welcome

Welcome to my new blog-zine (I might have just made that up). Right at the top of the page, you’ll see links to my bio, a way to contact me, and some info on re-using information from this site.

The galleries are really what this site is all about – a kind of portfolio of my work as a photographer. I am available for hire. 🙂

The idea for the rest of the site is to act as my social media channel.  Newfoundland, photography, X-plane, beagles and espresso are all fair game.  Yeah, it’s a bit random, but heck, this is a personal web site, and those are my jam.

It might be a little while before richb.ca is back in shape, but it’ll get there, and as I look through my hard drives, in particular for images for the galleries, I’m coming across some gems.  Can’t wait to share them.

jack

As I look through my drives for material that needs to go on this site (I accidentally deleted the old site before I was ready, forcing me into a time of renewal and remastering), I’m coming across some gems.  Like this one.  This is my beagle Jack, who passed away in April 2019 at around 15 or 16 years old. As a photographer, I strive to get sharp in focus images, but that’s just part of it, and this soft focused image shows that it’s not as important as capturing the moment. Here, Jack was just practicing for bed time (something he did a lot), on the sofa in our rec. room.  Light is coming from a single stand lamp in the room, and that’s it. No moving stuff around, no posing. I just grabbed my camera and shot.  A simple photograph of my boy.Jack in December 2018.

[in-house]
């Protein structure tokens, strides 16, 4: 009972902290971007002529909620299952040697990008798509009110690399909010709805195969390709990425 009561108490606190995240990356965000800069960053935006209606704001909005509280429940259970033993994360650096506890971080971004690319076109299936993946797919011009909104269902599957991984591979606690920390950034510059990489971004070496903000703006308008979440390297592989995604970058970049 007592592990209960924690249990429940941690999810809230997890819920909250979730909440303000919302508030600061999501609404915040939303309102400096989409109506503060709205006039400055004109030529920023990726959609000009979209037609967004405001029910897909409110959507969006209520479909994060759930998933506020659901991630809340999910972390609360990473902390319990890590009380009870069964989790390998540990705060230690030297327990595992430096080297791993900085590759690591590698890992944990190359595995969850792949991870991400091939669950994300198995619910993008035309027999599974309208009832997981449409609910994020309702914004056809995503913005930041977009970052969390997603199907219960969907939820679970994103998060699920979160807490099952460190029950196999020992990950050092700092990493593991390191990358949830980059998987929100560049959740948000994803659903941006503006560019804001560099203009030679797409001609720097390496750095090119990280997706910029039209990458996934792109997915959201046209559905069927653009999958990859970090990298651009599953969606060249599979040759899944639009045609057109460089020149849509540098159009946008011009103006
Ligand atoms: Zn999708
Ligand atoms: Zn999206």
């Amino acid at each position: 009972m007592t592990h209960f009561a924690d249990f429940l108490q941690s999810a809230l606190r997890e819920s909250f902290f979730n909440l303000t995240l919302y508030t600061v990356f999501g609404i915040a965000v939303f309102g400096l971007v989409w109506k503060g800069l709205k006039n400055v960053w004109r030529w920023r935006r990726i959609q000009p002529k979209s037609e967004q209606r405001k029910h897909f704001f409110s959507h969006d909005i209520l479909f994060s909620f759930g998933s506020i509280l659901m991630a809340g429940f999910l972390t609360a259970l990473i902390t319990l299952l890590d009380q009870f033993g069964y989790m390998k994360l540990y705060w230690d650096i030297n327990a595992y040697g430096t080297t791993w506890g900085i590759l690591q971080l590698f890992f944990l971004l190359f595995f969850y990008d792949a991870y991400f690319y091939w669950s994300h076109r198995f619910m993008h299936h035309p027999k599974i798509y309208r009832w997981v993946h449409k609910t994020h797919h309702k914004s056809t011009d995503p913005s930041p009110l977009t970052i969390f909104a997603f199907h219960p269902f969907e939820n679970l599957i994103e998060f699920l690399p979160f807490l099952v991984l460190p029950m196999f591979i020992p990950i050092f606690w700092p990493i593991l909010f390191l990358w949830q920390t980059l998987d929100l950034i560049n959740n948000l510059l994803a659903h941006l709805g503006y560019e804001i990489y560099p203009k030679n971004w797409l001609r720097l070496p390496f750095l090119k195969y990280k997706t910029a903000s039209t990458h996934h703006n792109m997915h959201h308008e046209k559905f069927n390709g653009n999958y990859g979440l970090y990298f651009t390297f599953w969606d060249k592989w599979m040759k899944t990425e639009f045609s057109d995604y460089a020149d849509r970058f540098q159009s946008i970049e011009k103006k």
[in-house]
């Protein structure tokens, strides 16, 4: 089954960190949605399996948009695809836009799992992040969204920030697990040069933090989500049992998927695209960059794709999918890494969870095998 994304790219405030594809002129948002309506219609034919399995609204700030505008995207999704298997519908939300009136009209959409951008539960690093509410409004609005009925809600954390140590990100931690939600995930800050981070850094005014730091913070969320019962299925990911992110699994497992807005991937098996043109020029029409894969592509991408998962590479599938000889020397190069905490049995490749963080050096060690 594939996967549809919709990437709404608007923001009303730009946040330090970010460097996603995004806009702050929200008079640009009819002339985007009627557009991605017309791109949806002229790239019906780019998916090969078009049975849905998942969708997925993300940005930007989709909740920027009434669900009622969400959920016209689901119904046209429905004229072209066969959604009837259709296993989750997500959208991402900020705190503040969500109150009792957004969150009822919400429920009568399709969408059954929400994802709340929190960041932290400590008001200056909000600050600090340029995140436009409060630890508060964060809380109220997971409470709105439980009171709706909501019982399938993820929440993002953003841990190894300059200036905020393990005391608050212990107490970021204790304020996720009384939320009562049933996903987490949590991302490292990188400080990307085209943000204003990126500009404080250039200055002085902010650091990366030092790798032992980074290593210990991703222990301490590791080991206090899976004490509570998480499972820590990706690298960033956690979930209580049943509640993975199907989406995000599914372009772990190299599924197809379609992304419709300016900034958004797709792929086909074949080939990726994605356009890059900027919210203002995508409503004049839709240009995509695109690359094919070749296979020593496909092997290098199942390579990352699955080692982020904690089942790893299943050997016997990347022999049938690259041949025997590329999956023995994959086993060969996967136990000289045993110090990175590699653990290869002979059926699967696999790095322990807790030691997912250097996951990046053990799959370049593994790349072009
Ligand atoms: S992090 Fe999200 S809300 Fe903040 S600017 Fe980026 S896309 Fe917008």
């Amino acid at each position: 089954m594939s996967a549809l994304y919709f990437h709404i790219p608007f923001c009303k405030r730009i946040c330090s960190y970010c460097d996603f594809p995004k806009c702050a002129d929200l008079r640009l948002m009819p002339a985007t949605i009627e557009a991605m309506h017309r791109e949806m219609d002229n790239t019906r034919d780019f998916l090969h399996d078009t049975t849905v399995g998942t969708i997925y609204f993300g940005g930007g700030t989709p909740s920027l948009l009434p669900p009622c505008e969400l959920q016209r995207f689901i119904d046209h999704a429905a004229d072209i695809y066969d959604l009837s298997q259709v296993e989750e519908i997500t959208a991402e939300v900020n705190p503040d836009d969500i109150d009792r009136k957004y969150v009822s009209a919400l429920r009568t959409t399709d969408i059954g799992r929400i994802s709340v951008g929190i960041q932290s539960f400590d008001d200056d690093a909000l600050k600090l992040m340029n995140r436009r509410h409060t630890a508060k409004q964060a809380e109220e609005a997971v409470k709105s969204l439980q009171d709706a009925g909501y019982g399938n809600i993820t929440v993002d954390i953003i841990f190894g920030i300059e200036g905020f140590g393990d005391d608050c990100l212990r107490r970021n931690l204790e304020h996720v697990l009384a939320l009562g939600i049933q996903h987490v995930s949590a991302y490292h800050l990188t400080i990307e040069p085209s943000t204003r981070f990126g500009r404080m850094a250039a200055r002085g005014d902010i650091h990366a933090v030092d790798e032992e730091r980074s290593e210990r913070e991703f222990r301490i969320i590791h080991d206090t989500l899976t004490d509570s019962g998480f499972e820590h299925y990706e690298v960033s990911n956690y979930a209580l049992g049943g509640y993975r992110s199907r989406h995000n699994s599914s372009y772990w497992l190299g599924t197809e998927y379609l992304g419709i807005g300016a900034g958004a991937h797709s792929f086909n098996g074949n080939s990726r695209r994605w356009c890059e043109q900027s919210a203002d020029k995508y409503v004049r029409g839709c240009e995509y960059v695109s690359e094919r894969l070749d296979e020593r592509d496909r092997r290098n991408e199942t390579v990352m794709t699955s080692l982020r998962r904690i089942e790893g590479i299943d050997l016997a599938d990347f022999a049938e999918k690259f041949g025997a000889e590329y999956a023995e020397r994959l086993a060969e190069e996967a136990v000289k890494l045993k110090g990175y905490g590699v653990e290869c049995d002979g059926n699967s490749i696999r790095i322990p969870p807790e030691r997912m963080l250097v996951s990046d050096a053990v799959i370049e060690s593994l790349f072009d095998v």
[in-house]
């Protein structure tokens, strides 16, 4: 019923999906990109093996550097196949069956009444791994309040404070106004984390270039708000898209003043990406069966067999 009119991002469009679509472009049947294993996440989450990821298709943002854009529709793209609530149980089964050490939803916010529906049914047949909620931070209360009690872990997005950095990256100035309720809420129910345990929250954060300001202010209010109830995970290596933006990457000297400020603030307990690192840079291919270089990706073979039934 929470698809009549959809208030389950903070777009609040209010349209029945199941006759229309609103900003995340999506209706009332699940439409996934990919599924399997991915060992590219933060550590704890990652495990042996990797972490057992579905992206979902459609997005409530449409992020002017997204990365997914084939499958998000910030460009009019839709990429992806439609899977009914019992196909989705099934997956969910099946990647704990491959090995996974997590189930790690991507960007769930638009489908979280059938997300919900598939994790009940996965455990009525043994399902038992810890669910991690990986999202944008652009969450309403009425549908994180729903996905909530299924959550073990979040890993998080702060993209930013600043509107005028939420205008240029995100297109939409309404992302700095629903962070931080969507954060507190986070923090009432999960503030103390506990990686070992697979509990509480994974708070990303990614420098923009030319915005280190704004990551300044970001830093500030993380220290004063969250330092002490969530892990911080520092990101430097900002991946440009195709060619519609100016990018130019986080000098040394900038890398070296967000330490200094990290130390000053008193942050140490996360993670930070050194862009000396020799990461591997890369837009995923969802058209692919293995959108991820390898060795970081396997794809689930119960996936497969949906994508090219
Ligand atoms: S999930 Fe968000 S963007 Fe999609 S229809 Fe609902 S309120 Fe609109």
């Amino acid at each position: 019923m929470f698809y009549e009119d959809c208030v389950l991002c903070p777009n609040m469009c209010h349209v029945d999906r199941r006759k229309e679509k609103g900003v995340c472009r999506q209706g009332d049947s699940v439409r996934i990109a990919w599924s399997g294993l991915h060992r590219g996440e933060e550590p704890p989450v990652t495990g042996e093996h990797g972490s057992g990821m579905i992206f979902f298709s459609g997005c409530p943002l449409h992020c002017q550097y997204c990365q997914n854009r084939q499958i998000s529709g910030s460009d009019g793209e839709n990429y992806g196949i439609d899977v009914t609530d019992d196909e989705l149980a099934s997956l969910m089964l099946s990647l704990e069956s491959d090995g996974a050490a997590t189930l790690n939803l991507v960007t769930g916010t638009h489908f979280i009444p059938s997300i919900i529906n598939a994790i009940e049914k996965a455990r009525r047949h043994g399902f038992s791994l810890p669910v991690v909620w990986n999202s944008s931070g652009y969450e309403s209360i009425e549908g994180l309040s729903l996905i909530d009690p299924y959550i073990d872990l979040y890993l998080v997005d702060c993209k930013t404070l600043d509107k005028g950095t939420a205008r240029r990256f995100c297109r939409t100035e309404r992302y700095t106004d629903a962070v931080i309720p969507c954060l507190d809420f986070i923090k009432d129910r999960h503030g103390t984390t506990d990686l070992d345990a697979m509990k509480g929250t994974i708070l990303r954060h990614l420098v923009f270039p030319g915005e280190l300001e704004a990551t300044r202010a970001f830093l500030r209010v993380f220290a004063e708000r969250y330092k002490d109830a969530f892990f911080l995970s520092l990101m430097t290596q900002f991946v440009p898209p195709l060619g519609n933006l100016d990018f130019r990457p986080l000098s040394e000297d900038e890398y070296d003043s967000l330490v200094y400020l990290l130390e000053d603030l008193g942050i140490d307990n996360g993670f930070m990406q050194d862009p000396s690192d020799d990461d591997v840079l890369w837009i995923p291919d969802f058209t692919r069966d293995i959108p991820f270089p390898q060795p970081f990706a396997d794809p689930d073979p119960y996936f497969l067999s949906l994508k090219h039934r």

We got Jack as a rescue from Beagle Paws in St. John’s, and he spent his last eight and a half years with us.  In that time, he went from a shaking mess – scared of the sound of his own ID tag clinking on his food bowl and too scared to come in through the patio doors – to a real mellow guy.  Quiet. Stoic (except when there was food around). And confident. A truly wonderful soul, who came to love human hugs (he was the softest teddy bear). Our vet found a fairly large tumour in January during a routine visit. At his advanced age, and with some residual issues giving us concern for his recovery from surgery, we decided to let him live out the rest of his life without surgery. He lived another four happy months before telling us that he’d had enough. As soon as he showed us pain, we said goodnight. I miss him every day.

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Something to Ponder

If a friend tells you to cut down on your caffeine consumption, are they really your friend?